War Gardens

Author: Lalage Snow

Publisher: Hachette UK

ISBN: 1787470709

Category: Travel

Page: 352

View: 4547


'A remarkable book . . . It's a powerful testament to the healing balm of gardening and the resilience of the human spirit in the direst of circumstances.' Financial Times 'Not a happy book and yet it's magically heartening. It makes a gardener question his or her values.' The Times 'This extraordinary book...warm and engaging...like a photograph magicked to life.' Spectator 'Snow has spent ten years as a photographer and filmmaker covering unrest . . . Throughout that time she has sought comfort in green oases and come to understand "how vital gardens are 'against a horrid wilderness' of war". . . There can be few counter-narratives as enchanting and sad as those Snow recounts in War Gardens.' Times Literary Supplement 'For all these victims of war, their gardens are places in which to breathe, providing moments of calm, hope and optimism in a fragile life of horror and uncertainty. For many, it helps them to grieve. Books seldom bring a lump to my throat, but this one did.' Spectator 'What makes War Gardens the most illuminating garden book to be published this year, is the realisation that people's gardens are the antidotes to the horrors of their surroundings.' Country Life A journey through the most unlikely of gardens: the oases of peace people create in the midst of war In this millennium, we have become war weary. From Afghanistan to Iraq, from Ukraine to South Sudan and Syria, from Kashmir to the West Bank, conflict is as contagious and poisonous as Japanese knotweed. Living through it are people just like us with ordinary jobs, ordinary pressures and ordinary lives. Against a new landscape of horror and violence it is up to them to maintain a modicum of normality and colour. For some, gardening is the way to achieve this. Working in the world's most dangerous war zones, freelance war correspondent and photographer Lally Snow has often chanced across a very moving sight, a testimony to the triumph of the human spirit in adversity, a celebration of hope and beauty: a war garden. In Kabul, the royal gardens are tended by a centenarian gardener, though the king is long gone; in Camp Bastion, bored soldiers improvise tiny gardens to give themselves a moment's peace; on both sides of the dividing line in Jerusalem families tend groves of olives and raise beautiful plants from the unforgiving, disputed landscape; in Ukraine, families tend their gardens in the middle of a surreal, frozen war. War Gardens is a surprising, tragic and beautiful journey through the darkest places of the modern world, revealing the ways people make time and space for themselves and for nature even in the middle of destruction. Illustrated with Lally Snow's own award-winning photography, this is a book to treasure.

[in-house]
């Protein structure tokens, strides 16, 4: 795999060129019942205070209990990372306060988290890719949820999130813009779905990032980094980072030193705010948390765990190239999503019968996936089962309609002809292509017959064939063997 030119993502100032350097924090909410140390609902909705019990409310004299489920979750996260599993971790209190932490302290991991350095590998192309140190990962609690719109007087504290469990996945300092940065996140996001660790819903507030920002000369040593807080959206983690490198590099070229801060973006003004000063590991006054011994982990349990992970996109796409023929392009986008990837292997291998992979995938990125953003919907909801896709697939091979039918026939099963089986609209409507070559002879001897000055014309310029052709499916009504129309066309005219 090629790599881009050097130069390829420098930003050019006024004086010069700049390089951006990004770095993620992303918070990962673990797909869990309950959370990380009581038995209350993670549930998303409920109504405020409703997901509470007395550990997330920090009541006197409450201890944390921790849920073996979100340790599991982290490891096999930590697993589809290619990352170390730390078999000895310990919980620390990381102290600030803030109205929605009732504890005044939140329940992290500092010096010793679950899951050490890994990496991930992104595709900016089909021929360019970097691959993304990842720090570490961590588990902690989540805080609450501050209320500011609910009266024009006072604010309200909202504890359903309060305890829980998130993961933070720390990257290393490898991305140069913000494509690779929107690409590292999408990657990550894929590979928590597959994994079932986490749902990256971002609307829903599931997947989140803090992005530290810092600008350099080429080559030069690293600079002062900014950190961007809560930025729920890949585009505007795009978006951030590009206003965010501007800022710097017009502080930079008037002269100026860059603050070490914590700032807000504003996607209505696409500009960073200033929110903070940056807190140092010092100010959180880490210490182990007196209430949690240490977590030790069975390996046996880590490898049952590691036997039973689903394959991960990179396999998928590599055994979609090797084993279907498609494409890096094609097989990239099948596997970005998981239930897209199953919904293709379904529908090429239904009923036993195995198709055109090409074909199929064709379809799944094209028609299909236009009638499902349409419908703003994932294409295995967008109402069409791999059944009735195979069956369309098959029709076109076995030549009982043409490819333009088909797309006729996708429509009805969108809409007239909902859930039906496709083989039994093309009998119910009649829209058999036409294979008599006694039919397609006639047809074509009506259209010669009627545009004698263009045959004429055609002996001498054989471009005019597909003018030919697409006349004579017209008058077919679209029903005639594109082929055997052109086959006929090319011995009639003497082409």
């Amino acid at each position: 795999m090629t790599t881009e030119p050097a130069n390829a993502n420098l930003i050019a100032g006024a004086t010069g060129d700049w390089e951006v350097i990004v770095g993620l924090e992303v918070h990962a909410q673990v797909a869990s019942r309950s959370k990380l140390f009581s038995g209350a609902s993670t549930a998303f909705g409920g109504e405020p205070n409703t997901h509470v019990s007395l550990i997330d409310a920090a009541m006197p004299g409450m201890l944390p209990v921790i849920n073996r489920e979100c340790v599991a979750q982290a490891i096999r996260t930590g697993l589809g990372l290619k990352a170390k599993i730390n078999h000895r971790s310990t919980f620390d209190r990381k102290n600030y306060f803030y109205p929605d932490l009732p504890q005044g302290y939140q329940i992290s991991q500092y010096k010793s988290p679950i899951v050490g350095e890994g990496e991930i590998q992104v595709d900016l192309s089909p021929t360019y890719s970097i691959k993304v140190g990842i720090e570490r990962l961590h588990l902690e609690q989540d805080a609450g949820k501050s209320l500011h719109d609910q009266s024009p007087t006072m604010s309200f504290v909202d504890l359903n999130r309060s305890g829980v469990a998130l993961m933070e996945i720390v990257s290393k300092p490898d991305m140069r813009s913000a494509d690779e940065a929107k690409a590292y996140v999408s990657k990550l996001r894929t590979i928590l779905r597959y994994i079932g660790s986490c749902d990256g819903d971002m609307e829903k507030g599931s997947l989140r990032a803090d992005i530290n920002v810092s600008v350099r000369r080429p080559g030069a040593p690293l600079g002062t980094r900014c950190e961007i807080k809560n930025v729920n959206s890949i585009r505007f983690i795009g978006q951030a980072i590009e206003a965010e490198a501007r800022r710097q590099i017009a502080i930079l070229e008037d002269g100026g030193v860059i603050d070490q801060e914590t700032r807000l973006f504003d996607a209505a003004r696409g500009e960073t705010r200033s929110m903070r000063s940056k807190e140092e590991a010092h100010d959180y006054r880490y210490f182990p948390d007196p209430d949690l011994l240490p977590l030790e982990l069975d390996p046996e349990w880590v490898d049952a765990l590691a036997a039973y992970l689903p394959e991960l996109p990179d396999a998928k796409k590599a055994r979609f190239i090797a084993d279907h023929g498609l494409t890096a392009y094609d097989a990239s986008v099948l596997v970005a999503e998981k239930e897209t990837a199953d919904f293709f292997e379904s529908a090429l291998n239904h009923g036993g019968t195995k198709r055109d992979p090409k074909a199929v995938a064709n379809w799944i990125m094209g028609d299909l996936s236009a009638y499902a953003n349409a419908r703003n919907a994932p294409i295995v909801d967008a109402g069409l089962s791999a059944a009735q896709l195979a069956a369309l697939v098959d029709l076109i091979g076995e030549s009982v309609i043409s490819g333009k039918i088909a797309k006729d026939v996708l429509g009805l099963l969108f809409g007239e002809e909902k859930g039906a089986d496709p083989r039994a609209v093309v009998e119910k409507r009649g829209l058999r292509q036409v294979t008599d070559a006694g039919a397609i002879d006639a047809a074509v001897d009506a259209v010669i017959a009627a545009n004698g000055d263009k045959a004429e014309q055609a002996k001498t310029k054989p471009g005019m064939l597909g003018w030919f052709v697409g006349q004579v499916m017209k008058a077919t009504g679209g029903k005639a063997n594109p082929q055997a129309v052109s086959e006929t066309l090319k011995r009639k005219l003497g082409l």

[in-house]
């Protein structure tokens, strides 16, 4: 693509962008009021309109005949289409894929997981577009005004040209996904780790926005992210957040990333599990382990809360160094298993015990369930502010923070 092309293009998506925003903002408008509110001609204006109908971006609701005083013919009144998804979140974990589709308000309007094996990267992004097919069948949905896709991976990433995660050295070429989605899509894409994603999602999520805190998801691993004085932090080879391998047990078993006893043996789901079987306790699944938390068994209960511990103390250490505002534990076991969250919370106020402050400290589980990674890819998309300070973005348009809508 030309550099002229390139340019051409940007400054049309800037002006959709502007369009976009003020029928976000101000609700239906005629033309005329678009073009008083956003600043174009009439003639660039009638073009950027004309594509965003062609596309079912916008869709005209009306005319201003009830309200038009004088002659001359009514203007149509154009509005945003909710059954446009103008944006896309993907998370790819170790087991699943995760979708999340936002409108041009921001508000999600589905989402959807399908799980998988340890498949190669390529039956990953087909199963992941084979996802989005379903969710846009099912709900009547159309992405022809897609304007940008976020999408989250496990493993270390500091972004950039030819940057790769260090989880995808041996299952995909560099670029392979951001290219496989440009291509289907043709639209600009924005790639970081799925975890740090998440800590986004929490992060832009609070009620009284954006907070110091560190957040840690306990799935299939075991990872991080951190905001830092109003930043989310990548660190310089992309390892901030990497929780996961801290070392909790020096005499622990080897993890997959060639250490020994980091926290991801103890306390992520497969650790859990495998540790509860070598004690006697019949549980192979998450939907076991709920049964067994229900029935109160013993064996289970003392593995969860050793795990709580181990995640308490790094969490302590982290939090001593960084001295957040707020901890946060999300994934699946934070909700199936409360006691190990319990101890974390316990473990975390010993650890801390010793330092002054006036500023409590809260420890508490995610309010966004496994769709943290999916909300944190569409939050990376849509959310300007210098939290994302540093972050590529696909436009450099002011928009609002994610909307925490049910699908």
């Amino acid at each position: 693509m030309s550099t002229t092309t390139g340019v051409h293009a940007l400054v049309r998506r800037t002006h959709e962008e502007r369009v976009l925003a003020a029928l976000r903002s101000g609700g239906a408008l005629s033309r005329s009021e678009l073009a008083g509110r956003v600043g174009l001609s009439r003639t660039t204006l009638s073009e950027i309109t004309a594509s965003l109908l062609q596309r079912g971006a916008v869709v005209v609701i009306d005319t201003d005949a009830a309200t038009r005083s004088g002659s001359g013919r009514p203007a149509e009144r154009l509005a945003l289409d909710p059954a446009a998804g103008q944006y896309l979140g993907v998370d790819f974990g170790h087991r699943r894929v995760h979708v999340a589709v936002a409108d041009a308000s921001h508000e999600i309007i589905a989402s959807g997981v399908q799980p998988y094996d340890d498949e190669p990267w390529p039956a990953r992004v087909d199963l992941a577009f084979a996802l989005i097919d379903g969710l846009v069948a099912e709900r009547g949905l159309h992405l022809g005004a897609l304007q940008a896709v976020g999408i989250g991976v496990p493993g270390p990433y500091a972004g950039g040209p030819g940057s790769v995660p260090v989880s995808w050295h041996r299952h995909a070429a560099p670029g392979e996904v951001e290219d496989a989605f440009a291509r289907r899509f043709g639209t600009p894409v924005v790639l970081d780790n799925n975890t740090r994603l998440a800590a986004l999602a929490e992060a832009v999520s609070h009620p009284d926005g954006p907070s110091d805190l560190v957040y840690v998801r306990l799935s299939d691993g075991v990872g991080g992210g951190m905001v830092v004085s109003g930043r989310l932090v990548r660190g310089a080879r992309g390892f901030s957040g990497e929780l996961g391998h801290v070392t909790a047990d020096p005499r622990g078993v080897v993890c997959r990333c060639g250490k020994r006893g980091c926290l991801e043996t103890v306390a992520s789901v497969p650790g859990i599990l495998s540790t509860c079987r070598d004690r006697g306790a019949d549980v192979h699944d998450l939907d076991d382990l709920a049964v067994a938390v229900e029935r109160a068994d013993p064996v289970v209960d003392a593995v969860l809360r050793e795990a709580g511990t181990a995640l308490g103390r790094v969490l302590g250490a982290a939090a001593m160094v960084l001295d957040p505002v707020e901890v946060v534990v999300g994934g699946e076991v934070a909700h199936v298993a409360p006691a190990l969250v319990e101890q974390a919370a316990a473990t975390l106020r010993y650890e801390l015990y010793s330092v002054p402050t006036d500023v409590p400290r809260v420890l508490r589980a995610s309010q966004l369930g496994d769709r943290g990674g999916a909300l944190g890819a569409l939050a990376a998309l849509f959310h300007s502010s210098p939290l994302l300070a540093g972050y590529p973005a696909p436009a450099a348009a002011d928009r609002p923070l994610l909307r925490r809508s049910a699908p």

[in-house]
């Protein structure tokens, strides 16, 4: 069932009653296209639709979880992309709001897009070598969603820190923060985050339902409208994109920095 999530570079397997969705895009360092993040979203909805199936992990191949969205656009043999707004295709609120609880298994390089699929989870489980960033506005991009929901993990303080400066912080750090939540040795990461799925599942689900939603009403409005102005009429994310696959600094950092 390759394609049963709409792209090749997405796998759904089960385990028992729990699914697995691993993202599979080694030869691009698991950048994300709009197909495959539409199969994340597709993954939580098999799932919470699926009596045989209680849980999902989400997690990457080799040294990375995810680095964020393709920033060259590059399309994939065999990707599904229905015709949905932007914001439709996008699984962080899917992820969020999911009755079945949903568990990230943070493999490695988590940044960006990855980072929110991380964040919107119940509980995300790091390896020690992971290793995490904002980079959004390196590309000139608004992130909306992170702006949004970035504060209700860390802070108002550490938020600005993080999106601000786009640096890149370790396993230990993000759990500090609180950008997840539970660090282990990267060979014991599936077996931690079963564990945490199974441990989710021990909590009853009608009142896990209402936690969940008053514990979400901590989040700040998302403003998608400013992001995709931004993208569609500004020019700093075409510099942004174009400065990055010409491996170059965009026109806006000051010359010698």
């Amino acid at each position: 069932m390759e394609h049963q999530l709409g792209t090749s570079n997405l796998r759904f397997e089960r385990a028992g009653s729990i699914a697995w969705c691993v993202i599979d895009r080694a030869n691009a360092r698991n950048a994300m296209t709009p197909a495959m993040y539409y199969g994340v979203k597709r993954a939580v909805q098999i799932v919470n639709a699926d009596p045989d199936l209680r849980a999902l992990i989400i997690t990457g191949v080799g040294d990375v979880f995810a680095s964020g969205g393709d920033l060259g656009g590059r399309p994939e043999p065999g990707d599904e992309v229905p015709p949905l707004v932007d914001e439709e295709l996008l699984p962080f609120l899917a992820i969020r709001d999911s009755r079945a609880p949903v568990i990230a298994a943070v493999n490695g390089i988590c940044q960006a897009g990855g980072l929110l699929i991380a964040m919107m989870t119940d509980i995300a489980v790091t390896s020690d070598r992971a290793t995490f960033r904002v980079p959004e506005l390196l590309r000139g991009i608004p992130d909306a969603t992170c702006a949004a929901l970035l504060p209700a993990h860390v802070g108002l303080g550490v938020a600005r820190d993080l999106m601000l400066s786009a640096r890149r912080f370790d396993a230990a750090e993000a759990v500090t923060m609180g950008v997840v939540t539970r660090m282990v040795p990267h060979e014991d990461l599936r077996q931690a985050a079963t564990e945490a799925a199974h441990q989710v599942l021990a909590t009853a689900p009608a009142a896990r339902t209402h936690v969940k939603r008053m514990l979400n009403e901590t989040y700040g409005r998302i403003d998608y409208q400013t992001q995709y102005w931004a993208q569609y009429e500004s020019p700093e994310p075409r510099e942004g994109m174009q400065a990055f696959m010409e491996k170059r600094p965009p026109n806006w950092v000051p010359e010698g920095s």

The War Garden Victorious

Author: Charles Pack

Publisher: Applewood Books

ISBN: 1429014695

Category: Gardening

Page: 406

View: 5678


This 1919 book describes both the success of the war garden in helping to reduce food shortages during the World War I period and the necessity for maintaining these gardens during peacetime.

The Victory Gardens of Brooklyn

Author: Merrill Joan Gerber

Publisher: Syracuse University Press

ISBN: 9780815608929

Category: Fiction

Page: 418

View: 9011


With The Victory Gardens of Brooklyn, Merrill Joan Gerber demonstrates yet again her talent for pure and natural prose that penetrates the depths of human emotion. Her new novel illuminates the lives of three generations of women belonging to a Jewish American family in New York. Arriving from Poland at the turn of the century, sisters Rachel and Rose discover their fates on New York's Lower East Side. Later, Rachel's daughters, Ava, Musetta, and Gilda, live the passionate drama of their family's destiny as two wars rage in the world around them. In peace and war, the men they love bring them both ecstasy and bitter grief. Musetta's daughters, Issa and Iris, carry the story to its poignant close as the Second World War ends. With a delicate touch yet piercing insight, Gerber explores the yearnings, loves, and struggles of women who try to adapt the Jewish rituals of the "old country" to the realities of the new world.

Plants Go to War

Author: Judith Sumner

Publisher: McFarland

ISBN: 1476635404

Category: History

Page: 366

View: 7132